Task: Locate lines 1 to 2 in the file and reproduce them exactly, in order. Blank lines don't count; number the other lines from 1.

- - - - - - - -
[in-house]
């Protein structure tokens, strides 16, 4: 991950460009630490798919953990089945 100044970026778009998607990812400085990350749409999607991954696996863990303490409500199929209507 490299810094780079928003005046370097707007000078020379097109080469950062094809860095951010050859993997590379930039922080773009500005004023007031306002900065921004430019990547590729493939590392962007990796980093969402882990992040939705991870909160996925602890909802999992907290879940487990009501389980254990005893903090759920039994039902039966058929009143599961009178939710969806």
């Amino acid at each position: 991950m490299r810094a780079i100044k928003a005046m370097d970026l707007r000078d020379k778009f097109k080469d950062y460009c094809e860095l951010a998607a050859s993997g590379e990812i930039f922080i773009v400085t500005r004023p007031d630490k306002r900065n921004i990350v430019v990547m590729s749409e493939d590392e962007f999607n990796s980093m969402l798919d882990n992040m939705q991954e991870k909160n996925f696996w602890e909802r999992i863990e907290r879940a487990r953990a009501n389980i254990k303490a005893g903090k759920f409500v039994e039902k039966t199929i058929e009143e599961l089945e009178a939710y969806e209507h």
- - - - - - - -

[in-house]
């Protein structure tokens, strides 16, 4: 991950460009630490798919953990089945 100044970026778009998607990812400085990350749409999607991954696996863990303490409500199929209507 490299810094780079928003005046370097707007000078020379097109080469950062094809860095951010050859993997590379930039922080773009500005004023007031306002900065921004430019990547590729493939590392962007990796980093969402882990992040939705991870909160996925602890909802999992907290879940487990009501389980254990005893903090759920039994039902039966058929009143599961009178939710969806």